#1
Hey quick quesiton. I know there must be a lot of questions on power chords, but my specific quesiton is this. I decided I want to learn some pentatonic scales. I recently wrote my own song which is in the key of F (Power chord) with Drop Db tuning.

If I wanted to try out some soloing would I learn F Minor Pentatonic? Or F Major? I hear Minor has more emotion and blues style to it. A power chord isn't minor thats for sure.. but do the minor scales work over power chords? I've been playing a year a half and have always been intimitated by the complexity of music theory but I decided I'd rather play rhythym anyway (lol..lazy way out) but I would still like to know some scales though. What do you reccommend? I know two box patterns of the G minor lol... already. lol..I still remember them after looking at them briefly last year..so I guess it isn't terribly difficult remembering them. Oh one last thing I was curious out. The guy in Slipknot who drop their guitar all the way to B (I think the tuning is B Gb B E Ab Db.) How on earth do they know which scales to play if there tuning is so different from standard? Would they need to move everything depending on what they have tuned to?
#2
it doesnt matter what u play power chords over as they do not have a flatted or sharped third, which determines if a key is major or minor, so it doesnt really matter.

i personally prefer minor pentatonic because of the blues feel and the sense of melancholy.
Due to recent cutbacks, the light at the end of the tunnel has been turned off
#3
I can't really give you an answer if you say that the song is in the key of F power chord. Power chords aren't minor, but they aren't major either. They lack the third scale degree which is what makes a chord sound major or minor. And the minor pentatonic scale dosen't have more 'emotion'. That's one of the most ridiculous thing I've ever heard. First , figure out whether your song is in a major key or a minor key, and then we'll talk.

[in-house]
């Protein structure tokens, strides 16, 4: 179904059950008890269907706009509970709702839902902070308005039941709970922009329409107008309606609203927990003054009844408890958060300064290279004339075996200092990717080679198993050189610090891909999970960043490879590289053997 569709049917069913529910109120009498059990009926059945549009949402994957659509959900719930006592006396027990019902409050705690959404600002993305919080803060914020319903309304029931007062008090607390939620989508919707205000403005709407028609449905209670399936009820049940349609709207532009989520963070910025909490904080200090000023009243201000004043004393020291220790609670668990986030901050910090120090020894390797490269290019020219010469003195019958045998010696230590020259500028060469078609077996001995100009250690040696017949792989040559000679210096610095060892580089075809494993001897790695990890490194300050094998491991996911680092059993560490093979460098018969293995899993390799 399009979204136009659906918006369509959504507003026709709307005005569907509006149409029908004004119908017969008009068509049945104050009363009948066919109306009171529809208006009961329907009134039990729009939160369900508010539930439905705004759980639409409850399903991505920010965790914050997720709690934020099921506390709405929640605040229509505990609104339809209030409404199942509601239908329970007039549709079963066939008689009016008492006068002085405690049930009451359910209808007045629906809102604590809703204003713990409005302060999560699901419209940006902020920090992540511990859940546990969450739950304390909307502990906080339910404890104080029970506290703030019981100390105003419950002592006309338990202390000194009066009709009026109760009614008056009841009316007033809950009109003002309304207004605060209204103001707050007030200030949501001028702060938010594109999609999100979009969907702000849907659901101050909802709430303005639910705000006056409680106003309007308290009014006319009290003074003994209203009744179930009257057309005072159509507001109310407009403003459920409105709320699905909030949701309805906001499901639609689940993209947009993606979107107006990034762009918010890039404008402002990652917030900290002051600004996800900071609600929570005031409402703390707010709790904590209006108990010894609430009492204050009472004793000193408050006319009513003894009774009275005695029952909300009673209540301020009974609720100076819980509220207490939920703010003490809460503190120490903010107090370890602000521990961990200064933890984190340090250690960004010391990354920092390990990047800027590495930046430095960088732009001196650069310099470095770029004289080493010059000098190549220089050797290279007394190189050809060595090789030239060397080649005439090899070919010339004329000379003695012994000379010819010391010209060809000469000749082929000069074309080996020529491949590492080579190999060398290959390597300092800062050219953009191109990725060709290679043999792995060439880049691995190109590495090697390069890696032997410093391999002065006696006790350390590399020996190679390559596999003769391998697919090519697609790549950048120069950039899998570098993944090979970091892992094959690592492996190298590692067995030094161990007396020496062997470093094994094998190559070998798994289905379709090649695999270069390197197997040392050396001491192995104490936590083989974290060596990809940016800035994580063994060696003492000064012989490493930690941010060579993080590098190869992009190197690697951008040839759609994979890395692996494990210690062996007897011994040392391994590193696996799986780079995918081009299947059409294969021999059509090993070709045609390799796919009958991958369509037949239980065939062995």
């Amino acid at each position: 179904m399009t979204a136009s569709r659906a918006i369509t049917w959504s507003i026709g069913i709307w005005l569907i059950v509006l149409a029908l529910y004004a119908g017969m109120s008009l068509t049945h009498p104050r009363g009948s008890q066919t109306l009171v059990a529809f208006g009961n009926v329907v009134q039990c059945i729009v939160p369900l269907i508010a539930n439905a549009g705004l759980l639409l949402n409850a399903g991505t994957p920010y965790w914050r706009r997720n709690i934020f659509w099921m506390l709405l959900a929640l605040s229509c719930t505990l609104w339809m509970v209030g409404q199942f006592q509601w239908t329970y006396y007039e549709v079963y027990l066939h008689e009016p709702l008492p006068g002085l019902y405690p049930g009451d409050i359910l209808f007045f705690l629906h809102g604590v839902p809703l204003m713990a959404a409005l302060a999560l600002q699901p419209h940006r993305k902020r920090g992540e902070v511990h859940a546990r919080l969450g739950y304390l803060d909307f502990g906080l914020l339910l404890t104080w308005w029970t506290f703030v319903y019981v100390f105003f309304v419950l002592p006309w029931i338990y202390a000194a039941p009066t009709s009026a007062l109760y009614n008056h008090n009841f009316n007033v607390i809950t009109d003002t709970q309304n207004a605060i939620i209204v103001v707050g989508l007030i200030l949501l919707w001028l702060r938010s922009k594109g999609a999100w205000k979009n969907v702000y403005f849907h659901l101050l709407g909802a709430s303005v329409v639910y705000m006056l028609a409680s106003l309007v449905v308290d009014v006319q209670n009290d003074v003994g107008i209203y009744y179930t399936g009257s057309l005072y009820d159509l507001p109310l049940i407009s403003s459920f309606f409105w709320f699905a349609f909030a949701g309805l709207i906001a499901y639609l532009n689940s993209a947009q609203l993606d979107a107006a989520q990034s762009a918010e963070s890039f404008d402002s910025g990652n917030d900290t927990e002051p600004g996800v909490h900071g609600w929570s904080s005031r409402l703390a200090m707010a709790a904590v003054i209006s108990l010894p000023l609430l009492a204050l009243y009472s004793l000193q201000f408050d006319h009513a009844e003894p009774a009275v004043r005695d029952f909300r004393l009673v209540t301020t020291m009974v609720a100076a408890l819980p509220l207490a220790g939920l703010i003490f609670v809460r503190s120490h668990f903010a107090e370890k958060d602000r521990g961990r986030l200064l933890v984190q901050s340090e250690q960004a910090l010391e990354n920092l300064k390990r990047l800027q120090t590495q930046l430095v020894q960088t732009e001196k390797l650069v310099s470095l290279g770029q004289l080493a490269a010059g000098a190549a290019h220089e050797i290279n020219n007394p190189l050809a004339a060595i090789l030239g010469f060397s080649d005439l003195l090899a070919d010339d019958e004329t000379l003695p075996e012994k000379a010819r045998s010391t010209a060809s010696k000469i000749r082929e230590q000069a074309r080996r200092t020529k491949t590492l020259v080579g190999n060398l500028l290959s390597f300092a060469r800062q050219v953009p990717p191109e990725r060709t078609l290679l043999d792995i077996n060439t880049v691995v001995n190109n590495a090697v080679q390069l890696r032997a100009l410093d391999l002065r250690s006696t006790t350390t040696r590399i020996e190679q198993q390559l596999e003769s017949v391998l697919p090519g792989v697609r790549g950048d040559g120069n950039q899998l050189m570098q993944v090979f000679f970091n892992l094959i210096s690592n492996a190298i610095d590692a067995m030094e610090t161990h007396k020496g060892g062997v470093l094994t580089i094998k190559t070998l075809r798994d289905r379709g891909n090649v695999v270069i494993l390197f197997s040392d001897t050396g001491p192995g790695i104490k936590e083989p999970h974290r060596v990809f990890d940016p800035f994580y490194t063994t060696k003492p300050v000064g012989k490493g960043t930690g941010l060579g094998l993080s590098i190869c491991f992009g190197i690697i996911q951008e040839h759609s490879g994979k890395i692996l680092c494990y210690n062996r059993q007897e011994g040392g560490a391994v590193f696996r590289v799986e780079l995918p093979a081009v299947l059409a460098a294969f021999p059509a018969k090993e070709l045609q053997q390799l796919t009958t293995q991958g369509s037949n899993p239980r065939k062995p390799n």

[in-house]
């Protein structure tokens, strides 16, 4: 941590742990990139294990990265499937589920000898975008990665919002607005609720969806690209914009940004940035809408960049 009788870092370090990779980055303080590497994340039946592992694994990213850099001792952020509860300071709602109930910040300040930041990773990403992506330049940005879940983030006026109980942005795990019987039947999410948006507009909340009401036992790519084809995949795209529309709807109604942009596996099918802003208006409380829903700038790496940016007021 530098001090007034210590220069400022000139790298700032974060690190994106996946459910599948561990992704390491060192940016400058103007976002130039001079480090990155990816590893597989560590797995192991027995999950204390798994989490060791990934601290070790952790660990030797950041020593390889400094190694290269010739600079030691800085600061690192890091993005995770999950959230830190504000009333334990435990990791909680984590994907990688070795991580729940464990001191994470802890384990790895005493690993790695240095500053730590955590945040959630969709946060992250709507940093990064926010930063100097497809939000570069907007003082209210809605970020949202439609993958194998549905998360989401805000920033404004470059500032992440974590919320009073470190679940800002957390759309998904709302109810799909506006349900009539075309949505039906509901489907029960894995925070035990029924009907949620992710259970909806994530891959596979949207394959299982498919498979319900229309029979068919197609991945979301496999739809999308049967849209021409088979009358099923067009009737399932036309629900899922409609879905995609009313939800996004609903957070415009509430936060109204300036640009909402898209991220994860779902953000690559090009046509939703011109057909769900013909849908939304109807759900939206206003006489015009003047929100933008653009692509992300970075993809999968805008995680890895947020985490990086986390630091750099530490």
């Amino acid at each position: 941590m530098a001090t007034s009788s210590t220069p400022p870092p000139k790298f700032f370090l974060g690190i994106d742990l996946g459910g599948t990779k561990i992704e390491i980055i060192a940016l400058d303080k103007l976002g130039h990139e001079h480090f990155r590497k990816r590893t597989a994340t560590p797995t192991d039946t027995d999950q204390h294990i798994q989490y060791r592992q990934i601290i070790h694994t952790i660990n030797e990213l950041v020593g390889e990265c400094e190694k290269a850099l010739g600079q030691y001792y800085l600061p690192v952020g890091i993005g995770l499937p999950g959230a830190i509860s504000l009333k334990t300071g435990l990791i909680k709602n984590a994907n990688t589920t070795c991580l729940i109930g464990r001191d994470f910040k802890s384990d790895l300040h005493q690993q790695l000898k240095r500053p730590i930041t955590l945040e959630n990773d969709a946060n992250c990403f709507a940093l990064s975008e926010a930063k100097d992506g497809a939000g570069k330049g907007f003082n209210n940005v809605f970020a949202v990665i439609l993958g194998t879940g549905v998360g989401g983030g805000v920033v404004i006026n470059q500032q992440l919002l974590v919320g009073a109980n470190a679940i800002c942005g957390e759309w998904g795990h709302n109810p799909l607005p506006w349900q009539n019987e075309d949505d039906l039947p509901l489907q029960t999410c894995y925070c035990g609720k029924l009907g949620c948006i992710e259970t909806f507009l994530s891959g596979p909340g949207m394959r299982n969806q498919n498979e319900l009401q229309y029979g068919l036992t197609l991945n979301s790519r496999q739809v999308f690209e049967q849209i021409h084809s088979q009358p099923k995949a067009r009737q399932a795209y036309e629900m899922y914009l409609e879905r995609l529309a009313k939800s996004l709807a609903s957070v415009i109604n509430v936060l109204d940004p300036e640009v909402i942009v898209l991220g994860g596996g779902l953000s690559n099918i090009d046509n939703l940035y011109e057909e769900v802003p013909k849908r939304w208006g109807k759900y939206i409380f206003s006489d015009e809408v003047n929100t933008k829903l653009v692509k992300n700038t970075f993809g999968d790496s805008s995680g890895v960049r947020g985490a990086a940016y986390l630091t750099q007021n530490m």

edit: actually, if your song is just an F power chord, you could use either a minor or major scale and it would work.

edit vol. two: Even though the Slipknot dude is tuned down to Drop B, the other strings are all tuned in the same intervals in relation to that low B that they would be if it was regular drop D. For example, the low B is a fifth below the Gb, and in regular drop D the D is a fifth below A.
Last edited by Slash 602 at Feb 26, 2008,
#4
ok thanks.. the emotion thing i dunno i read it somewhere.. thanks for clearing that up. OK.. so from what your saying... how can a song be in the key of anything? If all that is used is power chords? (like a lot of rock songs only user power chords) From what I understood the Key of a song is sort of a starting chord and the one you use often in a song. Seing as how power chords are neither major or minor.. then either minor or major scales can be used over them right? ok.. I think I got that part. Thanks
#5
Well, while power chords lack any key on their own, when you play them together in a logical diatonic progression (as in all of the chords belong to the same scale), the song's key (minor or major) is implied, and the individual power chords function as major or minor chords. For example, if you had a chord progression that went F5-A5- Bb5- G5, even though none of those chords have any definite key on their own, F, A, Bb, and G are all notes in an F major scale. In the F major scale, the F is the first degree, or root, the A is the third degree, the Bb is the fourth degree, and the G is the second degree. In a diatonic chord progression, each scale degree has either a minor or major chord associated with it. The first degree of the major scale is always major, while the third degree is always minor, and the fourth and second degrees are always major and minor, respectively. So when you play power chords in a diatonic progression, whether a chord is major or minor is implied by it's relation to the root.

This is probably way over your head, lol. Sorry, I'm a bit of a theory nerd.
#6
Quote by tm1776
Hey quick quesiton. I know there must be a lot of questions on power chords, but my specific quesiton is this. I decided I want to learn some pentatonic scales. I recently wrote my own song which is in the key of F (Power chord) with Drop Db tuning.